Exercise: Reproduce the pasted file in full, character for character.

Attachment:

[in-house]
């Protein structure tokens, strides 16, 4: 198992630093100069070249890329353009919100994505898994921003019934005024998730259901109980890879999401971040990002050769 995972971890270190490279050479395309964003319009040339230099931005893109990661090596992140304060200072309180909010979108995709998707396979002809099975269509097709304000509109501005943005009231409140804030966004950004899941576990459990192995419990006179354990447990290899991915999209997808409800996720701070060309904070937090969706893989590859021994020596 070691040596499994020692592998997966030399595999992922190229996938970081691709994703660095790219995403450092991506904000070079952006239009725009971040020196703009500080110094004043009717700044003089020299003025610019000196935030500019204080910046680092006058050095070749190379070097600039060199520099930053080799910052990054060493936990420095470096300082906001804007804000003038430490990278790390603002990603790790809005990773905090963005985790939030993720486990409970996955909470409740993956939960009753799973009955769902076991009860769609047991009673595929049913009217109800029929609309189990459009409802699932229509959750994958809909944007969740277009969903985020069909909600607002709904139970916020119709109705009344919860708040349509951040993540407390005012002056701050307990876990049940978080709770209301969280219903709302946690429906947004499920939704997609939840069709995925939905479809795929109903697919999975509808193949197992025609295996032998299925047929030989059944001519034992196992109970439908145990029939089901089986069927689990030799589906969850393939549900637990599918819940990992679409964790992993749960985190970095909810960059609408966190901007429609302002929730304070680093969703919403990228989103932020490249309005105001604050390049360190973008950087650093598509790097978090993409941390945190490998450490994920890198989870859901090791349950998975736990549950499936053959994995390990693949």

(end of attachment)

[in-house]
């Protein structure tokens, strides 16, 4: 198992630093100069070249890329353009919100994505898994921003019934005024998730259901109980890879999401971040990002050769 995972971890270190490279050479395309964003319009040339230099931005893109990661090596992140304060200072309180909010979108995709998707396979002809099975269509097709304000509109501005943005009231409140804030966004950004899941576990459990192995419990006179354990447990290899991915999209997808409800996720701070060309904070937090969706893989590859021994020596 070691040596499994020692592998997966030399595999992922190229996938970081691709994703660095790219995403450092991506904000070079952006239009725009971040020196703009500080110094004043009717700044003089020299003025610019000196935030500019204080910046680092006058050095070749190379070097600039060199520099930053080799910052990054060493936990420095470096300082906001804007804000003038430490990278790390603002990603790790809005990773905090963005985790939030993720486990409970996955909470409740993956939960009753799973009955769902076991009860769609047991009673595929049913009217109800029929609309189990459009409802699932229509959750994958809909944007969740277009969903985020069909909600607002709904139970916020119709109705009344919860708040349509951040993540407390005012002056701050307990876990049940978080709770209301969280219903709302946690429906947004499920939704997609939840069709995925939905479809795929109903697919999975509808193949197992025609295996032998299925047929030989059944001519034992196992109970439908145990029939089901089986069927689990030799589906969850393939549900637990599918819940990992679409964790992993749960985190970095909810960059609408966190901007429609302002929730304070680093969703919403990228989103932020490249309005105001604050390049360190973008950087650093598509790097978090993409941390945190490998450490994920890198989870859901090791349950998975736990549950499936053959994995390990693949």